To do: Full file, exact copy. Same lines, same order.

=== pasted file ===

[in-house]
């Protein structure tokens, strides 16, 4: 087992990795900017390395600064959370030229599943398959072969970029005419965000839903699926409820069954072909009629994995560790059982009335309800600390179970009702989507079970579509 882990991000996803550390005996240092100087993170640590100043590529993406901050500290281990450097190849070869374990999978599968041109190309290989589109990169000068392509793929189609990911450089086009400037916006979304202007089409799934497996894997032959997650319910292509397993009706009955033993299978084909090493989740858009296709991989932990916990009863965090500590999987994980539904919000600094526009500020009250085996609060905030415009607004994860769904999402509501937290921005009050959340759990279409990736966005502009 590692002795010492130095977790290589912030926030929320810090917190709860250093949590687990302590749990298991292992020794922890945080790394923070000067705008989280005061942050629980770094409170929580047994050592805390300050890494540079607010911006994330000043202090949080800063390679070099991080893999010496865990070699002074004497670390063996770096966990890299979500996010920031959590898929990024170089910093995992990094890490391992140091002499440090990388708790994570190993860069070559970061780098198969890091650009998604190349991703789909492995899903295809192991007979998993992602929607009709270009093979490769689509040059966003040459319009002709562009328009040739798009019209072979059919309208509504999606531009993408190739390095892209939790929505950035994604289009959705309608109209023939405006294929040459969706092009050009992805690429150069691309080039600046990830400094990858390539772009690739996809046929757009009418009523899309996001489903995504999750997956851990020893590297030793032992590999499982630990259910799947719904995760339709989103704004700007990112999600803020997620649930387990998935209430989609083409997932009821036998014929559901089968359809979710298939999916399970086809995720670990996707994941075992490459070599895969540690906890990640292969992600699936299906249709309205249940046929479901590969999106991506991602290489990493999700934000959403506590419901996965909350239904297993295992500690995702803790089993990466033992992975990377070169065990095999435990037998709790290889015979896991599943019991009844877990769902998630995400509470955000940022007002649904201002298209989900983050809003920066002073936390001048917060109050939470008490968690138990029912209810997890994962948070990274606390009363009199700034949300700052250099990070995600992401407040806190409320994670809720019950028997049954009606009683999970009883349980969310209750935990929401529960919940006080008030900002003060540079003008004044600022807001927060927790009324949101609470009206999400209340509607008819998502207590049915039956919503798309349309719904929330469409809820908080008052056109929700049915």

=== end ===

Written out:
[in-house]
């Protein structure tokens, strides 16, 4: 087992990795900017390395600064959370030229599943398959072969970029005419965000839903699926409820069954072909009629994995560790059982009335309800600390179970009702989507079970579509 882990991000996803550390005996240092100087993170640590100043590529993406901050500290281990450097190849070869374990999978599968041109190309290989589109990169000068392509793929189609990911450089086009400037916006979304202007089409799934497996894997032959997650319910292509397993009706009955033993299978084909090493989740858009296709991989932990916990009863965090500590999987994980539904919000600094526009500020009250085996609060905030415009607004994860769904999402509501937290921005009050959340759990279409990736966005502009 590692002795010492130095977790290589912030926030929320810090917190709860250093949590687990302590749990298991292992020794922890945080790394923070000067705008989280005061942050629980770094409170929580047994050592805390300050890494540079607010911006994330000043202090949080800063390679070099991080893999010496865990070699002074004497670390063996770096966990890299979500996010920031959590898929990024170089910093995992990094890490391992140091002499440090990388708790994570190993860069070559970061780098198969890091650009998604190349991703789909492995899903295809192991007979998993992602929607009709270009093979490769689509040059966003040459319009002709562009328009040739798009019209072979059919309208509504999606531009993408190739390095892209939790929505950035994604289009959705309608109209023939405006294929040459969706092009050009992805690429150069691309080039600046990830400094990858390539772009690739996809046929757009009418009523899309996001489903995504999750997956851990020893590297030793032992590999499982630990259910799947719904995760339709989103704004700007990112999600803020997620649930387990998935209430989609083409997932009821036998014929559901089968359809979710298939999916399970086809995720670990996707994941075992490459070599895969540690906890990640292969992600699936299906249709309205249940046929479901590969999106991506991602290489990493999700934000959403506590419901996965909350239904297993295992500690995702803790089993990466033992992975990377070169065990095999435990037998709790290889015979896991599943019991009844877990769902998630995400509470955000940022007002649904201002298209989900983050809003920066002073936390001048917060109050939470008490968690138990029912209810997890994962948070990274606390009363009199700034949300700052250099990070995600992401407040806190409320994670809720019950028997049954009606009683999970009883349980969310209750935990929401529960919940006080008030900002003060540079003008004044600022807001927060927790009324949101609470009206999400209340509607008819998502207590049915039956919503798309349309719904929330469409809820908080008052056109929700049915």